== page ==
Life Is Precious

Last week our family attended the first birthday party of a little girl whose parents waited and longed and prayed for six long years, wondering if they would ever be able to have a child of their own. To say it was a joyful occasion is an understatement.

Also last week the Supreme Court of the United States reversed a decision from almost 50 years ago, finding that there is not actually a right to abortion in the US constitution, so individual states are free to legislate as they please on the issue. Some states have kept abortion legal, others have not. Some people rejoiced, others mourned. Some said the judgment was a gain for life, others that it was a loss for personal autonomy.

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Hand-Crafted

A few months ago I was on a long flight over the ocean, and towards the end of it the airline attendants brought me a sandwich. When I looked closely at the plastic packaging I noticed that mine said it was “hand-crafted”, and that the bread was made using “authentic methods”. They must have passed out hundreds of “authentic” “hand-crafted” sandwiches that morning. I’m not really sure what those words mean exactly (what would an “inauthentic method” be?), but I know there’s part of me that does prefer to know that a human was involved in the process of making my food. Which is strange, to think of it—machines are pretty good at things, after all. With the right design and programming I’m sure they could be great at producing sandwiches. Probably better than a lot of people. I suppose the difference is that machines don’t care. A lot of people don’t care, either, but at least with a human there’s a chance. And that means something. It means so much, in fact, that the sandwich packaging said “hand-crafted”, not “machine perfected”. We like the thought of our lunch being made specially, with care, not just mindlessly mass-produced in a machine.

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Dream Small Is Now Available For Preorder

Most of you already know that I have written a book, titled Dream Small. I know the title sounds odd in a world obsessed with bigger and better, but the truth is that the things the world typically measures as bigger really aren’t better. There are better dreams to live for right in front of you, wherever you are. This book is about finding and living for those dreams, even if the world considers them small. I’m happy to let you know that Dream Small will release on the 1st of September (earlier than expected!), and that it is now available for preorder. Here a few of the places you can preorder it from:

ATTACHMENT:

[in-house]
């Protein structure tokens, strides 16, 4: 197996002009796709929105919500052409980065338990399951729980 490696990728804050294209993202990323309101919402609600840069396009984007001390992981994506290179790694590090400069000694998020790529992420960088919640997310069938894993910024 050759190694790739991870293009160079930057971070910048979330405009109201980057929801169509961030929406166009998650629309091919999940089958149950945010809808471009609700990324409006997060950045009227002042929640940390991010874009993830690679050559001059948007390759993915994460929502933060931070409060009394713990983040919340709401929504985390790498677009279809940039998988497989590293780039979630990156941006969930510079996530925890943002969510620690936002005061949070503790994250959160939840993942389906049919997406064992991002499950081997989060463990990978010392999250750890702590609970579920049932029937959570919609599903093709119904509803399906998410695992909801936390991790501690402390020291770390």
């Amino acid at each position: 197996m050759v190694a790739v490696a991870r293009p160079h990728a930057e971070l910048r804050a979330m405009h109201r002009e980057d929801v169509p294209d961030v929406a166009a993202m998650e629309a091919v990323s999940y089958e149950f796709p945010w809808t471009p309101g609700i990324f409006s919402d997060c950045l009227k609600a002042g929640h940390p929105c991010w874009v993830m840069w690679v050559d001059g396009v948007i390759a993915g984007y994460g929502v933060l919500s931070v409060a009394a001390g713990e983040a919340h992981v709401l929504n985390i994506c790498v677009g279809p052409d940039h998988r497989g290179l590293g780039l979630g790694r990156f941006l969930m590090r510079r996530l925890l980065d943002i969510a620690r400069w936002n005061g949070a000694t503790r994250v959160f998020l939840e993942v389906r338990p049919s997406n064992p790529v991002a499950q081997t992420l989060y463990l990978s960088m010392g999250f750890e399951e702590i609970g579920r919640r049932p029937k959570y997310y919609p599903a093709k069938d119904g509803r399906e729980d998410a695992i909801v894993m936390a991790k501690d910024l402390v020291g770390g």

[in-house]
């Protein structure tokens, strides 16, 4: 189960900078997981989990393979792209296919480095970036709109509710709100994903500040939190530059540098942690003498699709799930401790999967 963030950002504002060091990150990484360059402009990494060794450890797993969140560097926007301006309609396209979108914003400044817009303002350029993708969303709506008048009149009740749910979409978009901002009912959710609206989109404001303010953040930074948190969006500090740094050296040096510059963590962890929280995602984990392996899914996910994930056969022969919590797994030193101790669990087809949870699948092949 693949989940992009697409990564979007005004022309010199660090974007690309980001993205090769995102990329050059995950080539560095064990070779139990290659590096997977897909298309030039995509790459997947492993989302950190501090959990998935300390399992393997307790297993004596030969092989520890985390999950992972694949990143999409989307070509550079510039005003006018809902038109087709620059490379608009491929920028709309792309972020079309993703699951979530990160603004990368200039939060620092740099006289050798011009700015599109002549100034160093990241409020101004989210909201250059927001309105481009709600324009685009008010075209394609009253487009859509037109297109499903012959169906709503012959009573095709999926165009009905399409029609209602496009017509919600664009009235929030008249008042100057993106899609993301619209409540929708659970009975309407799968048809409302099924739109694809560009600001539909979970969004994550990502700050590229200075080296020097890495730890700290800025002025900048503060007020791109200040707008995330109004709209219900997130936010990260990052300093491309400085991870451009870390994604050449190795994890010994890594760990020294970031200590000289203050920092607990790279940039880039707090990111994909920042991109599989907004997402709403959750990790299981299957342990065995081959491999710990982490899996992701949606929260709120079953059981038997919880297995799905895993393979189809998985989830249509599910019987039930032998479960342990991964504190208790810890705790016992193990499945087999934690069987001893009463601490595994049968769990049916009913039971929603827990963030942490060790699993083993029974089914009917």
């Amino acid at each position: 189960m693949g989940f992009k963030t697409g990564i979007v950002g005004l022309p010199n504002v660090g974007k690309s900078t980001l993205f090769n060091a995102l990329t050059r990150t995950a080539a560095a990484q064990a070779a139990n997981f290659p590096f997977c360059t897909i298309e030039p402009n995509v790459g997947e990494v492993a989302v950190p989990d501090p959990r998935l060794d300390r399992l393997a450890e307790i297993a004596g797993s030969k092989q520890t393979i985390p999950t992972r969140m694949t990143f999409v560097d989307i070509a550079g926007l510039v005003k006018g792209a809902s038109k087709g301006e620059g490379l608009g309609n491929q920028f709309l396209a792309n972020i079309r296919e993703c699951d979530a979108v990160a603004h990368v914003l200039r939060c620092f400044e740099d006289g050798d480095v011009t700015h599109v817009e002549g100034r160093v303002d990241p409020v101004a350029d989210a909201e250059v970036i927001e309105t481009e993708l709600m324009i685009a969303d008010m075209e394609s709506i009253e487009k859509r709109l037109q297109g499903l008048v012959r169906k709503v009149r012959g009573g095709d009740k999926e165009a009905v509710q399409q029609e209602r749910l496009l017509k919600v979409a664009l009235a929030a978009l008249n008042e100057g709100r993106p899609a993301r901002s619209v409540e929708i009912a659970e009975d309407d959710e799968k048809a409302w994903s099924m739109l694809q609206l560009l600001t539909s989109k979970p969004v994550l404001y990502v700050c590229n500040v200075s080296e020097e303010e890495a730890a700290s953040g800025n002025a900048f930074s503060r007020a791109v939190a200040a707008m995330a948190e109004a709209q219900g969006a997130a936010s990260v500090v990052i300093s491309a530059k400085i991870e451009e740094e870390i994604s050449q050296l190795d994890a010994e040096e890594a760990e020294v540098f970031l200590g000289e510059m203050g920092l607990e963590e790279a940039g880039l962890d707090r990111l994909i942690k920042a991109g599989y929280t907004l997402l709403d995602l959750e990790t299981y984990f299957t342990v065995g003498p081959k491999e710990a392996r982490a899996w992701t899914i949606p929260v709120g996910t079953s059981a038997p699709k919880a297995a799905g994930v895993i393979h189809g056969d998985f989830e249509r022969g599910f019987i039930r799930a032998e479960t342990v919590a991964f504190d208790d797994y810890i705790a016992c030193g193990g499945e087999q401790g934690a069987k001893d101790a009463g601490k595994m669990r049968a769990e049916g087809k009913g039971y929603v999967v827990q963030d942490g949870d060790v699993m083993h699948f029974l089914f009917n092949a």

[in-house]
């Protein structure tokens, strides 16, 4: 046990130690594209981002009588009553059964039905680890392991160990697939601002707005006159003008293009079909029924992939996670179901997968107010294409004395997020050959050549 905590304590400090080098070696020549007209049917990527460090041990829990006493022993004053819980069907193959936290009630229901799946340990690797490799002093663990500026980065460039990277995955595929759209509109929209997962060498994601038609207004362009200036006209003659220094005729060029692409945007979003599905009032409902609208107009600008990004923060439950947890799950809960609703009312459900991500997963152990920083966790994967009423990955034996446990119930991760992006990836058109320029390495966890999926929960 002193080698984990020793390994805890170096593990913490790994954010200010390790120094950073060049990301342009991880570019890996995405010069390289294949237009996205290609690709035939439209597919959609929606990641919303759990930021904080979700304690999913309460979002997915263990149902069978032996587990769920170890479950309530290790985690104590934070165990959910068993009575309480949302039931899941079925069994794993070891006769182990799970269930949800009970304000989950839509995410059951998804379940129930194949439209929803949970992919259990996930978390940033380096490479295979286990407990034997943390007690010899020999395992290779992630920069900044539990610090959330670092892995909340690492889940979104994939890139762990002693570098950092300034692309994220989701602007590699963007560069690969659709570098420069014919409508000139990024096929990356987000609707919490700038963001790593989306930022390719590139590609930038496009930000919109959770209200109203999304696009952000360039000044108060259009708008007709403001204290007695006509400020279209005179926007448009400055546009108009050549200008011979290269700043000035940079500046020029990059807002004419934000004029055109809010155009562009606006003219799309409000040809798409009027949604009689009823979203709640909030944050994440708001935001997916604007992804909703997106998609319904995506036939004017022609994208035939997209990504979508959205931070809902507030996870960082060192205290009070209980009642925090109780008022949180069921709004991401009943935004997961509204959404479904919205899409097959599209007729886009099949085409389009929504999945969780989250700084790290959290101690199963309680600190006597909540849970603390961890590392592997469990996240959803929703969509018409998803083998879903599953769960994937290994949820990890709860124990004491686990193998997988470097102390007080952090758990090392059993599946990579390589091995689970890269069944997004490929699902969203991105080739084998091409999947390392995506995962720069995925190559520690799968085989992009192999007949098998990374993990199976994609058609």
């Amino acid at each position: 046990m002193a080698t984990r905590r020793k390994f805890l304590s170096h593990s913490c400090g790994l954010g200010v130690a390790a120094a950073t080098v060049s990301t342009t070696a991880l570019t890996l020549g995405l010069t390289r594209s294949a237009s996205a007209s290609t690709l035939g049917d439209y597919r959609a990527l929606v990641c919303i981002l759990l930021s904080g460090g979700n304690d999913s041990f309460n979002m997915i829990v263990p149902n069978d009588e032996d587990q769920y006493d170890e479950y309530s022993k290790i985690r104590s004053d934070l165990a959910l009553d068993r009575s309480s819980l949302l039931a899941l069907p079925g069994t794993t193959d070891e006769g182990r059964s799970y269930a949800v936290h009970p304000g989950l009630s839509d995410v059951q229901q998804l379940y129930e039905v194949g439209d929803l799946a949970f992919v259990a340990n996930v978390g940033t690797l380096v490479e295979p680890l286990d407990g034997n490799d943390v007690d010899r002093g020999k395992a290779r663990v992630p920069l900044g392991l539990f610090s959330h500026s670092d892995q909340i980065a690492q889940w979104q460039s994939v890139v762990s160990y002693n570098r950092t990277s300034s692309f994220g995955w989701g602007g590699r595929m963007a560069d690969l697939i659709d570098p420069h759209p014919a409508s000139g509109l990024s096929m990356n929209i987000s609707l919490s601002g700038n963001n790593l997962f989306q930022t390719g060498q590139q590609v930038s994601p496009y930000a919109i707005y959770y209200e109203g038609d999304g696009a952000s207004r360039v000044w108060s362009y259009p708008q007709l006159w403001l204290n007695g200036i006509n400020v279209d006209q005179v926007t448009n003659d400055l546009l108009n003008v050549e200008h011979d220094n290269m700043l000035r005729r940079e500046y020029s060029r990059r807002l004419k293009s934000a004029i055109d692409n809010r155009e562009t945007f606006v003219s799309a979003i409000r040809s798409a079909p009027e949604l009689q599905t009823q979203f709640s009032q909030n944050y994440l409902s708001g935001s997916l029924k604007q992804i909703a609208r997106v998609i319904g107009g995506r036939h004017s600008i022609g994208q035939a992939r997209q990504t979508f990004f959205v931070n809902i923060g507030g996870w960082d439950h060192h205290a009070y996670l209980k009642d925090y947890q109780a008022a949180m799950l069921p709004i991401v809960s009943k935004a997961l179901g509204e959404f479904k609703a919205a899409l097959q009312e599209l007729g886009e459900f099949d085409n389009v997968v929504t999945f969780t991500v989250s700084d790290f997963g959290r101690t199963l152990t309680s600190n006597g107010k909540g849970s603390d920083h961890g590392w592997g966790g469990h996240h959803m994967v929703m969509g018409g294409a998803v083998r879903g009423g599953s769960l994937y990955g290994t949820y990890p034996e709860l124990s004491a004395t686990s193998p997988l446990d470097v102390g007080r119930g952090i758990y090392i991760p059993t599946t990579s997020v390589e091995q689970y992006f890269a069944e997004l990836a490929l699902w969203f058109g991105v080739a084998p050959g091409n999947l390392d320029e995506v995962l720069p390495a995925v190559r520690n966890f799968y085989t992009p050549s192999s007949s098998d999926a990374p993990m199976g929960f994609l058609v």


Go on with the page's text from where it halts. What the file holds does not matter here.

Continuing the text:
The Good Book Company UK / USA

Teach Solas (Cork) / The Evangelical Bookshop (Belfast)

Amazon.com / .co.uk

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5 Top Tips For Christians Travelling In 2022

This is a guest post from my friend, Peter Grier, author of Travel: in tandem with God’s Heart. I found Peter’s book very helpful, and asked him to share a few thoughts on how we can travel as Christians now that the world is opening up again:

The pandemic has been (largely) left behind and finally we’re free! Travel figures are back surging again as travel-hungry individuals, families and groups of friends seek to make up for lost time. Wanted to go somewhere for that big birthday? 2022 is your year to catch-up! Missed a honeymoon? 2022! Simply want to see family and friends again after years? Now’s your chance!

Partly due to the surge, and partly to make up for lost sales, travel in 2022 may not be the cheapest it’s ever been (car hire and competition around accommodation especially), but there’s plenty of bargains out there still, depending on what kind of travel you’re interested in and whether you’re flexible.

But what does it look like for a Jesus-follower to travel this year? Here’s 5 ideas which hopefully may be of use to us all:

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A Strategic Retreat

About a year ago, I deleted all the social media apps on my phone. It felt drastic at the time, like chopping off my own thumb (you know, the scrolling one). But I still have those apps on my tablet, and I still have both my thumbs, so I don’t think I’ve actually missed much. I still enjoy using social media. I guess I just got tired of missing things in the real world because I was looking at my phone too much when I could have been looking around. 

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Seedlings Need The Weather

There’s a small square of earth behind our house that belongs to us. Which is strange, because it was here a long time before we were and will be here a long time after we’re gone. But there’s a deed in an office somewhere that has our names on it, so the ground is ours. And with that ground comes the responsibility to care for it—a responsibility that didn’t come from an office, but from Heaven.